Can't Sleep Here

Turns Out Portland Cops Have Quietly Been Arresting People For Camping All Year


Interfering with a police officer is not a delayed reaction. Contempt for police is more a civic duty. This colorable law needs to be challenged in State or Federal Court. That being said, this report sounds as if the only campers who get cited are those who leave their shelters up full time. Perhaps those who sleep outside that pull up stakes during the day are being left unmolested?
Those are some real Orwellian names they came up with. "Prosper" for move 'em along, have prison labor clean up the campsites, and "interfering" for existing.
Just imagine the money we could save and use to provide services here, if the police would go after those politicians that tell lies to start wars.
Imagine the money we could save if we just put homeless people into housing. Are we stupider than Utah?
As a small business owner that is directly impacted by homeless camping I feel stuck. I serve children she's 6 months to five years of age. ... As a preschool program providing early childhood educational services it is a shame that nearly 20-30 homeless people don't have better options than the city sidewalks that surround our building. Yes all people have rights and our preschoolers have rights not to see, at such an early age, how the homeless live. We try and protect the children from seeing fist fights, screaming matches, drug deals, public urination and sometimes sexual behavior. We are vigilant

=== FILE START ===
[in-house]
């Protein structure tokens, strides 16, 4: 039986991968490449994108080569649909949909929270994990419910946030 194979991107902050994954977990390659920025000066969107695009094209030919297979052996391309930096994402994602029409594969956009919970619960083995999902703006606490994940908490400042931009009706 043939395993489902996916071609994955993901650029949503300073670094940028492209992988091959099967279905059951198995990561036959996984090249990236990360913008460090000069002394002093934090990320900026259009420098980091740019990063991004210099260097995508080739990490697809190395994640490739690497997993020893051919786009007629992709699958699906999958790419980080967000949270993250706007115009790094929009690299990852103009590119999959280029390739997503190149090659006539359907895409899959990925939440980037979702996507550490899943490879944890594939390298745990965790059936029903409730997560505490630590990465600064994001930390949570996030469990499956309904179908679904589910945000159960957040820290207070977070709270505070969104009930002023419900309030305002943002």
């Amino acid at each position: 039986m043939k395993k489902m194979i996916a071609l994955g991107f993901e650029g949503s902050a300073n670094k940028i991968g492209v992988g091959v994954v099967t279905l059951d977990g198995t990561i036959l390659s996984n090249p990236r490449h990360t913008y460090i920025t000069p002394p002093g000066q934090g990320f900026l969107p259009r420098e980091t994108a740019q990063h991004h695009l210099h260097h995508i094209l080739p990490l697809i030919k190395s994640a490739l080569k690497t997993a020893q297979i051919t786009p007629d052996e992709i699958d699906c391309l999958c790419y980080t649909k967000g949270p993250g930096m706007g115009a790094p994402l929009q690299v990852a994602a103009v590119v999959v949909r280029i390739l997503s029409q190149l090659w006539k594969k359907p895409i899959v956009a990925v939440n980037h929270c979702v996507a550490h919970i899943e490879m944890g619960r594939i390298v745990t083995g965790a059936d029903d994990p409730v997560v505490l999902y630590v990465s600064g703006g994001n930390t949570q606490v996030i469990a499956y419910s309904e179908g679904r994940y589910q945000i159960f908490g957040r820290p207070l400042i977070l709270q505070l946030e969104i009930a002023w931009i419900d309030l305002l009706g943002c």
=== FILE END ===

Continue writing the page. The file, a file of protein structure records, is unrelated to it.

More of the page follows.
.. Though wouldn't it be nice if we could just focus on the education of our smallest community members? I'm compassionate. ..And I think our children deserve better.

I value your reporting. But I have a question for you: what should Portland do when we don't have the funds to house everyone and we have some really unacceptable camping scenes going on. Do we allow campsites to grow, toilet buckets to multiply? What about the meth heads who have alienated their families to the point where they are shooting up on the street?
What about a blue collar homeowner near the Springwater trail- do they have to tolerate
ex-cons shooting up 50 feet from their backyard?

It seems to me that the homeless traveller scene is not as bad this year- but I don't go downtown a lot. Perhaps COPP worked. (I am not sure- and will read all cogent, not foaming at the mouth comments).
How much do we tax payers spend for this "no solution" solution of arrest VS what it would cost to create shelters (like in an empty public building) a reliable food resource and some dignity? Many of these folks have jobs - but because "we" here in Oregon remain silent on an increase to $15.00 ph min wage-they can't afford shelter, utilities, transportation, medical care and food. It costs roughly $3000.00 a month per inmate for incarceration costs...It makes more sense to me that if this same money was invested in the suggestions above-we'd have money left over.
Four homeless people spending a month each in jail is about $12,000.00 tax payer dollars...arrest 100 and now the cost jumps to $300,000.00. And what happens to them after they've been arrested then released and lost whatever job they had---seems they'd have no recourse but to go back on the street only to wait to be re-arrested. (recycling humans for profit, imo)